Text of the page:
Billboard Latin Music Hall of Fame

Billboard Latin Music Hall of Fame
Awarded for musical personalities who have made an impact on the Latin music industry.[1]
Presented by Billboard
First awarded 1994
Last awarded 2014
Official website http://www.billboardevents.com/latin

The Billboard Latin Music Hall of Fame is an honor presented by Billboard magazine at the Billboard Latin Music Awards. The accolade was established in 1994 to recognize musical personalities who have made an impact on the Latin music industry both commercially and critically.[1] This includes artists who laid the "artistic foundation" for contemporary Latin music.[2] Potential recipients are nominated by Billboard '​s editorial committee, which decides the merit of each nominee vis a vis his or her contribution to Latin music.[3] Artists chosen to be inducted into the Latin Music Hall of Fame include individuals who exemplify Latin music, are pivotal or iconic pioneers,[4][5] and whose works are a developmental milestone in the Latin music industry.[2][6]

Cuban salsa songstress Celia Cruz and Cuban bassist and composer Cachao López were the first to be inducted into the Billboard Latin Music Hall of Fame in 1994. The two were chosen due to their achievements and accomplishments in Afro-Cuban music.[2] American Tejano singer Selena was inducted in 1995, three months after she was murdered at the age of 23, and was named the Hot Latin Tracks Artist of the Year.[7] In 1996, Mexican singer-songwriter Juan Gabriel was inducted for his successful career as a singer, composer, and producer, including songs that he wrote for other artists and songs of his that were covered by other artists.[8] Mexican singer José José was inducted the following year for his romantic ballads and his baritone singing.[9] Mexican singer Vicente Fernández was inducted in 1998 for his contributions to ranchera music.[10] Rocío Dúrcal became the first Spanish singer to be inducted in 1999 for her musical interpretations of Spanish and Mexican pop music.

In 2000, Mexican singer Marco Antonio Solís was inducted due to his vocal range, composition, and productions that had a "profound effect on Latin music".[1] Cuban musician Mongo Santamaría was inducted in 2001 for his career as a professional conga in Latin music and other genres, including jazz and R&B. Armando Manzanero was inducted in 2003 for his compositions that have become Latin American standards. Mexican banda group Banda el Recodo became the first musical ensemble to be inducted in the Latin Music Hall of Fame in 2004. In 2006, Joan Sebastian was inducted for his prolific songwriting and musical arrangements.[11] Cuban entrepreneur Raúl Alarcón, Sr. was posthumously inducted for creating the Spanish Broadcasting System, a conglomerate that owns several Latin music radio and television broadcasting companies in the United States. In 2012, American salsa singer Marc Anthony received the honor for his global influence in both English- and Spanish-language markets.[12] Venezuelan singer-songwriter Franco De Vita was honored in 2014 for his pop rock ballads, as well as his compositions for other artists.[13]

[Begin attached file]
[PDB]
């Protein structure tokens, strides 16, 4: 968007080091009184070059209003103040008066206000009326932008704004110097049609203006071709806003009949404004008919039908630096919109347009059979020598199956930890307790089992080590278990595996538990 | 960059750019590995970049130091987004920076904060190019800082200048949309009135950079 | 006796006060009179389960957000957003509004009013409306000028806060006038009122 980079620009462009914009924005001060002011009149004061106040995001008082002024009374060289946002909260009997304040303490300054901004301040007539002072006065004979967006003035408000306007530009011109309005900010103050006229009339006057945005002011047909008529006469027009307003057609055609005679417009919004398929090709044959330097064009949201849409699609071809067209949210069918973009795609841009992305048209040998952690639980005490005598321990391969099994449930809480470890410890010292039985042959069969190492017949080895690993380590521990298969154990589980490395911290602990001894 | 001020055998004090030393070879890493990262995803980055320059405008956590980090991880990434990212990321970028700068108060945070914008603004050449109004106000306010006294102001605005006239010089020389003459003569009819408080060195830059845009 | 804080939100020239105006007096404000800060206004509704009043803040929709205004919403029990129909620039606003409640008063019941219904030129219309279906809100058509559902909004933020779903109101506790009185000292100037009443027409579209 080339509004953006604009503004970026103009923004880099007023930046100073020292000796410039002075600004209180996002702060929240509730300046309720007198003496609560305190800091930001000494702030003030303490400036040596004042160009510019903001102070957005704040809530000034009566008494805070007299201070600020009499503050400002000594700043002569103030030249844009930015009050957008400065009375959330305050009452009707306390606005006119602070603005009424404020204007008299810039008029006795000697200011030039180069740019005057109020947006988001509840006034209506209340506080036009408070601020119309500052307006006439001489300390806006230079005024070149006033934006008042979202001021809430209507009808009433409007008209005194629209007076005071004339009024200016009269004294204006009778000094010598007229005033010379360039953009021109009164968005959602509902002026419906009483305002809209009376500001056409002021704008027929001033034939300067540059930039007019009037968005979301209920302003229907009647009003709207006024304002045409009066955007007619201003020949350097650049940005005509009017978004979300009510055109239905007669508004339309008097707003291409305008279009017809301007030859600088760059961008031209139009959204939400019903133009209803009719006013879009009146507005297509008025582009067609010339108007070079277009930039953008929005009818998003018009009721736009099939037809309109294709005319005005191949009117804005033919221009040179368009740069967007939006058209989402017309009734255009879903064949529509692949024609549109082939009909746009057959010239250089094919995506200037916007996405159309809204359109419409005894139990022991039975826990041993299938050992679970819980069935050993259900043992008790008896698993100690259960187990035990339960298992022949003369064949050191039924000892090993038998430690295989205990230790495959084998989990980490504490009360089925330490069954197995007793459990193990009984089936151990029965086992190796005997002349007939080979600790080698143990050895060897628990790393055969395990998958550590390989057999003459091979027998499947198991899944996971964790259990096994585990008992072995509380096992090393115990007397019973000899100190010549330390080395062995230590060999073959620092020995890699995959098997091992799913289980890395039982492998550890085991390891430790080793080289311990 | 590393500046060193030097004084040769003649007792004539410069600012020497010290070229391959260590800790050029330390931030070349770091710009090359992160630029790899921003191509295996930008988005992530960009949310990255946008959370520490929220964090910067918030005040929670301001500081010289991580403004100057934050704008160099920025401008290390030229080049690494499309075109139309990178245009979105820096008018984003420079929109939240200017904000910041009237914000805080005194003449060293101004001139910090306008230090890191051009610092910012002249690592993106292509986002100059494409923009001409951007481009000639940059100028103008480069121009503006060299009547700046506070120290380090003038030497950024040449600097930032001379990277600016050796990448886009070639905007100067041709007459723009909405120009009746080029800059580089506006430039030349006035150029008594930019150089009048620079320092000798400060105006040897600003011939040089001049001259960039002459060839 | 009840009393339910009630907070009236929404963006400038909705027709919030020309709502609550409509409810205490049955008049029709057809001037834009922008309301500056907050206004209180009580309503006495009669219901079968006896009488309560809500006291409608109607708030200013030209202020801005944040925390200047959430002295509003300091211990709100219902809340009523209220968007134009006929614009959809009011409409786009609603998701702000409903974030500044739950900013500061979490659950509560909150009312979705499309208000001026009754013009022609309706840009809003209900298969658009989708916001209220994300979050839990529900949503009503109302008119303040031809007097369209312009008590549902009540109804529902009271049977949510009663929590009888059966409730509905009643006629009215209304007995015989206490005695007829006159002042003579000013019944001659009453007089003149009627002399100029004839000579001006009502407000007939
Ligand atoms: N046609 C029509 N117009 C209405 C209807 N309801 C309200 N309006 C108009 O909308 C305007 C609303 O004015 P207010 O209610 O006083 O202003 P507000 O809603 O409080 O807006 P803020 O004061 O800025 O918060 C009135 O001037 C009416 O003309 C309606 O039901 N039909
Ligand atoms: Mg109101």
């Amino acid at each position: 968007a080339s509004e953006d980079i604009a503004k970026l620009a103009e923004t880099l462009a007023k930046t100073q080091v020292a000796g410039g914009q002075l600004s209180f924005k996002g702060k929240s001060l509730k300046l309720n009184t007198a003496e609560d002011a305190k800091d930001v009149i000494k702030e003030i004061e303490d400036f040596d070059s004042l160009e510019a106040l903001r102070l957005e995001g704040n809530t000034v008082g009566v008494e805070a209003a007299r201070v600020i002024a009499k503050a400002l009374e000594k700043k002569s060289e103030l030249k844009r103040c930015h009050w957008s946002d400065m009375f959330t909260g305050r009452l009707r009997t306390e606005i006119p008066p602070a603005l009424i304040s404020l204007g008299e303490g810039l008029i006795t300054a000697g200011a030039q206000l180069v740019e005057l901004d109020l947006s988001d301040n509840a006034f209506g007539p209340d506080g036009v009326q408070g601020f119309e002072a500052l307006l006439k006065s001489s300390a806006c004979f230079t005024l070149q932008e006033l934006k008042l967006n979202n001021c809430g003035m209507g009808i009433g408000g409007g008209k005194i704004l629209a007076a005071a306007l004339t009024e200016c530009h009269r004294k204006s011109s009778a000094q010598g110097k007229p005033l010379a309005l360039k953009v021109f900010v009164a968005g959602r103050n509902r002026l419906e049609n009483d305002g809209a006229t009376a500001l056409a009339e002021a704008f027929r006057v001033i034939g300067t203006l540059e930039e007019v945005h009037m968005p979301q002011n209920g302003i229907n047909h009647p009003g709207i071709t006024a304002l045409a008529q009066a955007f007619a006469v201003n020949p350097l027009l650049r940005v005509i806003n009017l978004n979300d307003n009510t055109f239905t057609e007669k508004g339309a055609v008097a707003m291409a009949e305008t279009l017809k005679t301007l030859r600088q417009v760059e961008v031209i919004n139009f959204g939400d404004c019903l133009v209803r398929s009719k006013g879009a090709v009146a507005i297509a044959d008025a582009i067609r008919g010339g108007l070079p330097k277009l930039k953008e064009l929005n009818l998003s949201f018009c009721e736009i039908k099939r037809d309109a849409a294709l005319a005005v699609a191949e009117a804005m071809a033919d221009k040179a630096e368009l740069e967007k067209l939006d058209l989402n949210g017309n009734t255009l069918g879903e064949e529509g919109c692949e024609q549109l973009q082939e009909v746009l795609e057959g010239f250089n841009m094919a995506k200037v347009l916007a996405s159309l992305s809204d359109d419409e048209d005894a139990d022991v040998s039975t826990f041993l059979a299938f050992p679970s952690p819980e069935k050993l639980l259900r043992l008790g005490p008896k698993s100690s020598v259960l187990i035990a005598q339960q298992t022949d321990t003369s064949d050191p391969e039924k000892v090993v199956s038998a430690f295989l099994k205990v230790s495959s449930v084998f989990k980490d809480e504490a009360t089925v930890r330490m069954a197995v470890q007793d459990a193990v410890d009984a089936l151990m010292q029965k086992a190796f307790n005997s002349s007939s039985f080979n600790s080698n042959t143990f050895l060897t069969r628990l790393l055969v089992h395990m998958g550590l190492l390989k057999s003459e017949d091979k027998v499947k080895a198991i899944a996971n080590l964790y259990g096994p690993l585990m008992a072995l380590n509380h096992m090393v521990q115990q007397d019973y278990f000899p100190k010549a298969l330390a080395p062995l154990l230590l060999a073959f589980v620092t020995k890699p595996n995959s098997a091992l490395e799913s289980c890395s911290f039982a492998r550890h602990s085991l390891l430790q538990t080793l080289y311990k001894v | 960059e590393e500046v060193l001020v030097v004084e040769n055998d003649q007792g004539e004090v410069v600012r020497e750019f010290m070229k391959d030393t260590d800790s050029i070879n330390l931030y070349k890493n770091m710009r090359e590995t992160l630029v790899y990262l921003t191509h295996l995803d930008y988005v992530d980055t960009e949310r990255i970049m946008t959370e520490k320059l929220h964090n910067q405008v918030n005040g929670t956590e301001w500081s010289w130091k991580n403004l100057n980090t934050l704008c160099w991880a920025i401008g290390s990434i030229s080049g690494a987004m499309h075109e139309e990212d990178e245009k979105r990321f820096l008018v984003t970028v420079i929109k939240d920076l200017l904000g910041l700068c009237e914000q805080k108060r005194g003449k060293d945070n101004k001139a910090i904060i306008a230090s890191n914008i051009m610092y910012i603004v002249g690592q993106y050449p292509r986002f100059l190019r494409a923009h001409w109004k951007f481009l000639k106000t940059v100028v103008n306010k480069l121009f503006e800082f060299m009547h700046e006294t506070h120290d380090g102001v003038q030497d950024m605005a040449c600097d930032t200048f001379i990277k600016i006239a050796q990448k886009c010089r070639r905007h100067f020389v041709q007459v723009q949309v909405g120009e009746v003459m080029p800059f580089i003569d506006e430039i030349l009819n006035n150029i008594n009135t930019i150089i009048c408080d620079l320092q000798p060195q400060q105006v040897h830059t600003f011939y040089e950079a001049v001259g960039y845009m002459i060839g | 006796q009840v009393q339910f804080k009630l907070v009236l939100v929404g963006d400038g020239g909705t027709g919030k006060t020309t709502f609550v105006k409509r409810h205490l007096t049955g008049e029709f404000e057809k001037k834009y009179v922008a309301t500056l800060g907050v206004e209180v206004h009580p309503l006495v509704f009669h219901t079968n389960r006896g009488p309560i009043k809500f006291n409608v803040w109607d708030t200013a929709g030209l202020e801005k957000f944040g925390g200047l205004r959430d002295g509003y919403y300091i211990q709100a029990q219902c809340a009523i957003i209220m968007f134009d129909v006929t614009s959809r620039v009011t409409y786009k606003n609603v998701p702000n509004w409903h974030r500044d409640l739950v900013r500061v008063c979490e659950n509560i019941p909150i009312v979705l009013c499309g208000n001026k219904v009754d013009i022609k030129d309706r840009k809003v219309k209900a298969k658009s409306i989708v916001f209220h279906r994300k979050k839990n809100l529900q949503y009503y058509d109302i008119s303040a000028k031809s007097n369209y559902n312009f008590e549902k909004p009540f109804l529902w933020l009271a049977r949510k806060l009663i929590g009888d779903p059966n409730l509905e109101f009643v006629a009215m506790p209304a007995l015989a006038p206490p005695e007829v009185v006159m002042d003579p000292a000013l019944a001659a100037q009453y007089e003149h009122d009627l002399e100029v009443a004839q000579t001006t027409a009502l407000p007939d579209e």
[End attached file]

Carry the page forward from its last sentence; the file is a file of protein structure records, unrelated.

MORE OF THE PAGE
Inductees

Year Image Inductee Nationality Ref.
1994 Cruz, CeliaCelia Cruz Cuba
United States
[2]
1994 López, CachaoCachao López Cuba
United States
[2]
1995 Selena United States [7]
1996 Gabriel, JuanJuan Gabriel Mexico [14]
1997 José José Mexico [9]
1998 Fernández, VicenteVicente Fernández Mexico [15]
1999 Dúrcal, RocíoRocío Dúrcal Spain [16]
2000 Solís, Marco AntonioMarco Antonio Solís Mexico [1]
2001 Santamaría, MongoMongo Santamaría Cuba
United States
[17]
2003 Manzanero, ArmandoArmando Manzanero Mexico [18]
2004 Banda el Recodo Mexico [19]
2006 Sebastian, JoanJoan Sebastian Mexico [20]
2009 Alarcón, Sr., RaúlRaúl Alarcón, Sr. Cuba
United States
[21]
2012 Anthony, MarcMarc Anthony United States [22]